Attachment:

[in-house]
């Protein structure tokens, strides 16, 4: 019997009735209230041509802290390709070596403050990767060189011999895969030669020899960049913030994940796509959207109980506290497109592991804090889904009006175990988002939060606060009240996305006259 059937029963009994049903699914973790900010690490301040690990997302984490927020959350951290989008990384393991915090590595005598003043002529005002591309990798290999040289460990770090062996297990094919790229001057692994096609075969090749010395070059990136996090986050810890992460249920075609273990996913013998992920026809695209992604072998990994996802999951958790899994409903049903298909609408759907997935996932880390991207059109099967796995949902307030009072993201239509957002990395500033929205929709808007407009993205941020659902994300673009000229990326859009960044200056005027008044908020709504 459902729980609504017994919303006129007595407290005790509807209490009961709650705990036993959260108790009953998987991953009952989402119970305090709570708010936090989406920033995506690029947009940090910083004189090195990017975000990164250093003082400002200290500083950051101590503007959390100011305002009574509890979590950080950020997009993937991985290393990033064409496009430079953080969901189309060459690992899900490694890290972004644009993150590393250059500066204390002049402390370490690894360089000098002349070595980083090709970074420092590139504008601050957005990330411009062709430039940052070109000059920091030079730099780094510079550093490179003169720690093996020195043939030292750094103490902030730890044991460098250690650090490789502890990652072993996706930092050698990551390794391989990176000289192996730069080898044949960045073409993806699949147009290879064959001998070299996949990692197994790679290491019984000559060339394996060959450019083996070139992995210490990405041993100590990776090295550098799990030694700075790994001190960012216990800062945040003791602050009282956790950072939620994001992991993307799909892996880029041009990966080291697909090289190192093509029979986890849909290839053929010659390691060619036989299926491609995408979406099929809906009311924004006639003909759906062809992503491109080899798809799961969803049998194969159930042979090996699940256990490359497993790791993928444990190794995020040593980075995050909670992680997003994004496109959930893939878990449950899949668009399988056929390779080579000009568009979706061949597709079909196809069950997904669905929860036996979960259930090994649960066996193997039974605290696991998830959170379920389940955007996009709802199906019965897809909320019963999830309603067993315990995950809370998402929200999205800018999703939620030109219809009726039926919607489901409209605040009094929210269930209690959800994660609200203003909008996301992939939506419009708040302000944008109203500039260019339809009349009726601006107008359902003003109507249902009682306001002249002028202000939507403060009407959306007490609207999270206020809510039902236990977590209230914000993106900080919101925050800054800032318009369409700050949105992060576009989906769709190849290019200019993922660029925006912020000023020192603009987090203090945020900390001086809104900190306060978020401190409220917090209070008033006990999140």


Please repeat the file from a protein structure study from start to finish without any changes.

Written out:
[in-house]
């Protein structure tokens, strides 16, 4: 019997009735209230041509802290390709070596403050990767060189011999895969030669020899960049913030994940796509959207109980506290497109592991804090889904009006175990988002939060606060009240996305006259 059937029963009994049903699914973790900010690490301040690990997302984490927020959350951290989008990384393991915090590595005598003043002529005002591309990798290999040289460990770090062996297990094919790229001057692994096609075969090749010395070059990136996090986050810890992460249920075609273990996913013998992920026809695209992604072998990994996802999951958790899994409903049903298909609408759907997935996932880390991207059109099967796995949902307030009072993201239509957002990395500033929205929709808007407009993205941020659902994300673009000229990326859009960044200056005027008044908020709504 459902729980609504017994919303006129007595407290005790509807209490009961709650705990036993959260108790009953998987991953009952989402119970305090709570708010936090989406920033995506690029947009940090910083004189090195990017975000990164250093003082400002200290500083950051101590503007959390100011305002009574509890979590950080950020997009993937991985290393990033064409496009430079953080969901189309060459690992899900490694890290972004644009993150590393250059500066204390002049402390370490690894360089000098002349070595980083090709970074420092590139504008601050957005990330411009062709430039940052070109000059920091030079730099780094510079550093490179003169720690093996020195043939030292750094103490902030730890044991460098250690650090490789502890990652072993996706930092050698990551390794391989990176000289192996730069080898044949960045073409993806699949147009290879064959001998070299996949990692197994790679290491019984000559060339394996060959450019083996070139992995210490990405041993100590990776090295550098799990030694700075790994001190960012216990800062945040003791602050009282956790950072939620994001992991993307799909892996880029041009990966080291697909090289190192093509029979986890849909290839053929010659390691060619036989299926491609995408979406099929809906009311924004006639003909759906062809992503491109080899798809799961969803049998194969159930042979090996699940256990490359497993790791993928444990190794995020040593980075995050909670992680997003994004496109959930893939878990449950899949668009399988056929390779080579000009568009979706061949597709079909196809069950997904669905929860036996979960259930090994649960066996193997039974605290696991998830959170379920389940955007996009709802199906019965897809909320019963999830309603067993315990995950809370998402929200999205800018999703939620030109219809009726039926919607489901409209605040009094929210269930209690959800994660609200203003909008996301992939939506419009708040302000944008109203500039260019339809009349009726601006107008359902003003109507249902009682306001002249002028202000939507403060009407959306007490609207999270206020809510039902236990977590209230914000993106900080919101925050800054800032318009369409700050949105992060576009989906769709190849290019200019993922660029925006912020000023020192603009987090203090945020900390001086809104900190306060978020401190409220917090209070008033006990999140």